5 Tire Safety Hazards

Proper maintenance of your vehicle is an important step toward ensuring your safety on the road. Tire failures at high speeds can result in vehicle rollovers, serious injuries and death. Below are five safety hazards to watch out for; the presence of any of these conditions can indicate that your tires should be repaired or replaced – before it is too late.

Tires Not Inflated to the Proper Air Pressure: Incorrect tire pressure compromises both the comfort and safety of your ride. Improper pressure affects braking, cornering, stability, mileage and tire life. Furthermore, tires that are not inflated to the proper pressure face a higher risk of catastrophic failure resulting in a serious accident. Low tire pressure causes increased friction and can overheat the tire, causing tread separation. The recommended tire pressure is always less than the maximum allowable pressure stated on the tire itself. Your vehicle recommended tire pressure can be found in the owners manual, or the label on the car drivers side door, glove compartment or gas tank door.

Worn Tread: If the tread on your tires has worn down, you are at an increased risk of a blowout or hydroplaning accident. Additionally, worn tread may indicate a more serious problem, such as improper balance, suspension or alignment. Finally, tires with worn tread are more likely to be underinflated, affecting steering, braking and mileage, and causing further safety risks due to improper air pressure.

Tire Repeatedly Loses Air Pressure: If you often notice that one of your tires seems low, despite the fact that you have inflated the tires to the proper pressure, this could indicate a leak. There may be a small puncture in the tire tread, perhaps caused by driving over a nail, or it may be caused by a poor seal between the tire and rim or a damaged valve. These problems can often be repaired, rather than having to replace the tire. Ignoring the problem can lead to a sudden drop in tire pressure while on the road, which can result in a blowout or loss of control.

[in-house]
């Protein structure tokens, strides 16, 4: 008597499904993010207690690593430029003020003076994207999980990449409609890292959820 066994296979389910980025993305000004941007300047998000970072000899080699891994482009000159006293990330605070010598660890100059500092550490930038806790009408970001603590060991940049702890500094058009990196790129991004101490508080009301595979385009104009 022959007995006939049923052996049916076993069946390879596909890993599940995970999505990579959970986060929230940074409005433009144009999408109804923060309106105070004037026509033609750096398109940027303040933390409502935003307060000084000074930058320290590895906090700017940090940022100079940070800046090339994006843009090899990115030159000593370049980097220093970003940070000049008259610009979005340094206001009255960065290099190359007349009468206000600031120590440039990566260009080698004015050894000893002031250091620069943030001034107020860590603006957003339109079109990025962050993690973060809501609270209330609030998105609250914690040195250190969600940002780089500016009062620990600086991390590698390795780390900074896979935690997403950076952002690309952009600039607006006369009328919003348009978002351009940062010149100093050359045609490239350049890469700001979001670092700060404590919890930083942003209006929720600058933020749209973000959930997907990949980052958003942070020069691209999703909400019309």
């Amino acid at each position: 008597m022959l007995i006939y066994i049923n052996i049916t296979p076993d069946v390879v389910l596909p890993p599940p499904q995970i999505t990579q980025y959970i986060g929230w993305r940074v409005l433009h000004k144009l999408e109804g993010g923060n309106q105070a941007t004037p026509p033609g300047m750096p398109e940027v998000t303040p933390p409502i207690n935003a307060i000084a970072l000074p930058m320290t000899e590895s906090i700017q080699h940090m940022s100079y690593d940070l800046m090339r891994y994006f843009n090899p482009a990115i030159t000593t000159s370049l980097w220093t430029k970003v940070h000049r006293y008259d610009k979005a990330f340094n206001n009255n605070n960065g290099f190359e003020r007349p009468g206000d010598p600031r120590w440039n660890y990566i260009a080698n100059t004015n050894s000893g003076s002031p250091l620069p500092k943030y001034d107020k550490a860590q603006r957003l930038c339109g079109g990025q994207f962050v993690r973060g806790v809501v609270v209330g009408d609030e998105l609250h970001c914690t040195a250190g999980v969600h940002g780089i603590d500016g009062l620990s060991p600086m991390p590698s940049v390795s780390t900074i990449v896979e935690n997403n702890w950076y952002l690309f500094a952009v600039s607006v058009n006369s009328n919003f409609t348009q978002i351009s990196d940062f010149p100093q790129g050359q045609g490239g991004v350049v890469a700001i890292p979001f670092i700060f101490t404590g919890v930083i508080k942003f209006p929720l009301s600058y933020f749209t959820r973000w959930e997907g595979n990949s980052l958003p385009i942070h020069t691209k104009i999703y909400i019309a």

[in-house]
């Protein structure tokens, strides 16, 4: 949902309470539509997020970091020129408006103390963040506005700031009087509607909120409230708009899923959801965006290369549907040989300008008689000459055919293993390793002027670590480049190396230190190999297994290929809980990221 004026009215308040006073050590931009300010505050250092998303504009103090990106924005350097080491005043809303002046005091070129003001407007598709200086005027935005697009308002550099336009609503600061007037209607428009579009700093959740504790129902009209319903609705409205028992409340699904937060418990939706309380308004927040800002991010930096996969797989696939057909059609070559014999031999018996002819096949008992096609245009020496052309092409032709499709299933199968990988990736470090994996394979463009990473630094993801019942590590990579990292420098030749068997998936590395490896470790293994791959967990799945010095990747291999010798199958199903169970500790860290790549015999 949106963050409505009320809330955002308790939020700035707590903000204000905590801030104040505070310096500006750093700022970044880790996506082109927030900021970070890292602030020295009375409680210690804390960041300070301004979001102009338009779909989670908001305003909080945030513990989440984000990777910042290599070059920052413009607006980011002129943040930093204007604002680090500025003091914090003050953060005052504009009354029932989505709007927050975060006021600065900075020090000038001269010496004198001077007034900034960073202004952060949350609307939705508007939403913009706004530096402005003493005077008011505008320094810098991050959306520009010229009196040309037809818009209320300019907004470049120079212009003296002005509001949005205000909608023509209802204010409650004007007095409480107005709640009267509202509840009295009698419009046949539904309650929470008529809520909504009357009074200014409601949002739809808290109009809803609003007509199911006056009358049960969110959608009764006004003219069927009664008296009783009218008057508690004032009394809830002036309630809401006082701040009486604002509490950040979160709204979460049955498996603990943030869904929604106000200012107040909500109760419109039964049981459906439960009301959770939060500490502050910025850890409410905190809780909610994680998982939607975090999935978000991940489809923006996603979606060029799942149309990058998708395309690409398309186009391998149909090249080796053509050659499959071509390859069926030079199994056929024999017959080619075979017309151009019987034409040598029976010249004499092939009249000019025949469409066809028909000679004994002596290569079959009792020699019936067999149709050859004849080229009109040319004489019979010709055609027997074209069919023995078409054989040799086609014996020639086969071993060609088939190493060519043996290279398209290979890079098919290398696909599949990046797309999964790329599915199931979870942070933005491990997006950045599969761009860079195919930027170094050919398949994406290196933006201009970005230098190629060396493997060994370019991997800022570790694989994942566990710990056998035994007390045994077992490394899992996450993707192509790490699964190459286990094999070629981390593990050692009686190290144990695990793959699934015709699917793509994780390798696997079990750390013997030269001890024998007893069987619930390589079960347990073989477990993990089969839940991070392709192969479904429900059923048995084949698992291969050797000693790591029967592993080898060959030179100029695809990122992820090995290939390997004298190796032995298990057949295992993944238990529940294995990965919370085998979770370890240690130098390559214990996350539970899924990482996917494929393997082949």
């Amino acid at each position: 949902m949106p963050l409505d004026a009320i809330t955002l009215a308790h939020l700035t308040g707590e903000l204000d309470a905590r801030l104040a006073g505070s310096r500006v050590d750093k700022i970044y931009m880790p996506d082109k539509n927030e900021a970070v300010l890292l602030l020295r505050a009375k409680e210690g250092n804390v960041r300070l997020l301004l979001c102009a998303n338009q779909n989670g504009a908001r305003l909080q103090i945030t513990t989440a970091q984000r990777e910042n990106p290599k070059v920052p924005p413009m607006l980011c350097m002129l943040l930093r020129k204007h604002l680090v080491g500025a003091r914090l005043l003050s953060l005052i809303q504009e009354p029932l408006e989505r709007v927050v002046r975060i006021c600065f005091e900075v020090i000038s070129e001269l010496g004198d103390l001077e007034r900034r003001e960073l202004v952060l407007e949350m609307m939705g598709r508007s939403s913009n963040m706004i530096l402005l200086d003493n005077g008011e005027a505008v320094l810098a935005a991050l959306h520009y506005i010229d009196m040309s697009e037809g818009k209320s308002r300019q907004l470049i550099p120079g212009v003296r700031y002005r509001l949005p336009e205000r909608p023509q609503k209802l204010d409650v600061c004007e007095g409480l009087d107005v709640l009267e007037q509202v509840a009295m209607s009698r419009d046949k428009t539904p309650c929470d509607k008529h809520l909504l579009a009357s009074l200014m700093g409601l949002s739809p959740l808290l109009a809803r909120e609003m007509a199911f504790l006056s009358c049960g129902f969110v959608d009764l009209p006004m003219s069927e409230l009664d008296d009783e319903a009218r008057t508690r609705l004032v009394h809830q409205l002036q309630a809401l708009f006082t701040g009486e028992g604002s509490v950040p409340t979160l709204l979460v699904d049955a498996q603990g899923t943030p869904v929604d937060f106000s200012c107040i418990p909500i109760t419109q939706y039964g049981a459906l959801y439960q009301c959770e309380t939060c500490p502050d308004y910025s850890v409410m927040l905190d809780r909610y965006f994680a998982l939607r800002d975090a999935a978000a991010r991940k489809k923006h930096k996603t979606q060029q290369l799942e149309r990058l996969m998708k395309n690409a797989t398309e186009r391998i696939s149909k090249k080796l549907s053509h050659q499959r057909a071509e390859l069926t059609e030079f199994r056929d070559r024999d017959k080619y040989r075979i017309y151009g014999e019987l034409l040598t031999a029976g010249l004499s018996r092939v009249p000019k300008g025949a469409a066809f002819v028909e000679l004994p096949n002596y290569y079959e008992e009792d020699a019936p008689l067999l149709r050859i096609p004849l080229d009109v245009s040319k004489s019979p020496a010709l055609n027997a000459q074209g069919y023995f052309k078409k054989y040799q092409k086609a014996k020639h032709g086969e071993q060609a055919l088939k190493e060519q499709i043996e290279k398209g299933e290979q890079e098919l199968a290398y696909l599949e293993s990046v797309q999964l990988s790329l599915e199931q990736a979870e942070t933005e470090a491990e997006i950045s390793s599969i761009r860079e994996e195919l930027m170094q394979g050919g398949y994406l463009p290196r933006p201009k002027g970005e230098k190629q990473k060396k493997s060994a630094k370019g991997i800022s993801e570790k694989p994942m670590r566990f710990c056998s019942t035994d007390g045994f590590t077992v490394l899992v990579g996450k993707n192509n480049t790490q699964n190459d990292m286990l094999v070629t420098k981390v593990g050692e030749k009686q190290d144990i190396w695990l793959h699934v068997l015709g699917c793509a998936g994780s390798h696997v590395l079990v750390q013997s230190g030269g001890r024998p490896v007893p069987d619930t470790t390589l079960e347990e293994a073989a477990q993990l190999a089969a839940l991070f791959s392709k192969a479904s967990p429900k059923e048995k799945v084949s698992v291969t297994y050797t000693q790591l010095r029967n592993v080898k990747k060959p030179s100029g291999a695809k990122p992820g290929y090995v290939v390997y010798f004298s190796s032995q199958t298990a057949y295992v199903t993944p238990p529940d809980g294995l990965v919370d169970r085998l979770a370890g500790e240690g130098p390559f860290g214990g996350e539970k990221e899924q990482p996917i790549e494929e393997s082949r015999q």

Bulge in the Sidewall: Any budge, regardless of size, indicates that the tire integrity has been compromised and the tire should be replaced immediately. This could be due to an impact with a curb or pothole. When such a bulge occurs, the steel belts inside the tire have weakened and can no longer ensure safe operation of the vehicle. Care should also be taken to ensure that the impact that caused the tire bulge did not also cause damage to the wheel itself.

Old Tires/Vehicles in Storage: If your tires are old or the vehicle has been immobile for a lengthy period of time, the tires may be affected by a form of dry rot. Regardless of how climate-controlled the storage environment is, tires that sit for extended periods will weaken over time until they are unsafe for travel. Similarly, old tires will show signs of degradation. You can identify this problem by examining the tire for small cracks in the tire sidewall. If any cracks are present, the tire should be replaced.

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Settling a Case

The Pros and Cons of Settling a Case

Settling a Case
If you have been injured by the negligent actions of another, you may be entitled to compensation for your medical expenses, physical and emotional pain and suffering, permanent physical impairment or disfigurement, lost income, decreased earning capacity, property damage, or other economic losses. Deciding whether to settle a personal injury lawsuit without taking the case to trial is a major decision demanding the full consideration of many factors.

Some plaintiffs wish to settle the matter quickly, while others want to let a judge or jury determine whether damages should be awarded and how much. There are advantages and disadvantages to each option; only you can decide what is best for your specific situation but an attorney can help you put the pros and cons of each option into perspective.

The vast majority of personal injury lawsuits never see a courtroom, evidence that the benefits of early settlement are compelling to a great number of injury victims. Settling a case is often more advantageous to the injured party, rather than taking the case to trial. If you have received a settlement offer from the defendant or the defendant insurance company, you should review the offer with your attorney as soon as possible.